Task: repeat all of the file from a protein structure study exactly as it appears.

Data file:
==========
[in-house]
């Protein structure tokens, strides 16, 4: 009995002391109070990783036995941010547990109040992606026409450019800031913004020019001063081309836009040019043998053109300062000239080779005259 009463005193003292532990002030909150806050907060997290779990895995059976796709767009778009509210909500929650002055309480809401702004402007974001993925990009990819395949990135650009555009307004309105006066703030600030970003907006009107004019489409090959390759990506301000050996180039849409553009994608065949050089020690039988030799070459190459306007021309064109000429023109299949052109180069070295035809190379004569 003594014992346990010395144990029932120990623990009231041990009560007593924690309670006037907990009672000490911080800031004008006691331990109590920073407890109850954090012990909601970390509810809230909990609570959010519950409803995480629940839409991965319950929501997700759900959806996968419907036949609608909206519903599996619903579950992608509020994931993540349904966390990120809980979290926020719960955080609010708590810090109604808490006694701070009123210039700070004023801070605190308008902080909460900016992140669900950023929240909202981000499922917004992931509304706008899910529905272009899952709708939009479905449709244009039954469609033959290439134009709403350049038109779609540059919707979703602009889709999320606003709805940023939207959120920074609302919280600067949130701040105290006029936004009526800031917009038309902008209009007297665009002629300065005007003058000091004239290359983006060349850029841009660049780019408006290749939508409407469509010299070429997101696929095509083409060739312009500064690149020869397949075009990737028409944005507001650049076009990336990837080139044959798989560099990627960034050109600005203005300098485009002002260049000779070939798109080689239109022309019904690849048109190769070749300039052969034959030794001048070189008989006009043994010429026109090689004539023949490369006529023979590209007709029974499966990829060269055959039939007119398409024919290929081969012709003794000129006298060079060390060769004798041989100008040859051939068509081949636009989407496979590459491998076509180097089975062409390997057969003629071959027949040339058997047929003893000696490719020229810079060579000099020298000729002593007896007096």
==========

[in-house]
């Protein structure tokens, strides 16, 4: 009995002391109070990783036995941010547990109040992606026409450019800031913004020019001063081309836009040019043998053109300062000239080779005259 009463005193003292532990002030909150806050907060997290779990895995059976796709767009778009509210909500929650002055309480809401702004402007974001993925990009990819395949990135650009555009307004309105006066703030600030970003907006009107004019489409090959390759990506301000050996180039849409553009994608065949050089020690039988030799070459190459306007021309064109000429023109299949052109180069070295035809190379004569 003594014992346990010395144990029932120990623990009231041990009560007593924690309670006037907990009672000490911080800031004008006691331990109590920073407890109850954090012990909601970390509810809230909990609570959010519950409803995480629940839409991965319950929501997700759900959806996968419907036949609608909206519903599996619903579950992608509020994931993540349904966390990120809980979290926020719960955080609010708590810090109604808490006694701070009123210039700070004023801070605190308008902080909460900016992140669900950023929240909202981000499922917004992931509304706008899910529905272009899952709708939009479905449709244009039954469609033959290439134009709403350049038109779609540059919707979703602009889709999320606003709805940023939207959120920074609302919280600067949130701040105290006029936004009526800031917009038309902008209009007297665009002629300065005007003058000091004239290359983006060349850029841009660049780019408006290749939508409407469509010299070429997101696929095509083409060739312009500064690149020869397949075009990737028409944005507001650049076009990336990837080139044959798989560099990627960034050109600005203005300098485009002002260049000779070939798109080689239109022309019904690849048109190769070749300039052969034959030794001048070189008989006009043994010429026109090689004539023949490369006529023979590209007709029974499966990829060269055959039939007119398409024919290929081969012709003794000129006298060079060390060769004798041989100008040859051939068509081949636009989407496979590459491998076509180097089975062409390997057969003629071959027949040339058997047929003893000696490719020229810079060579000099020298000729002593007896007096």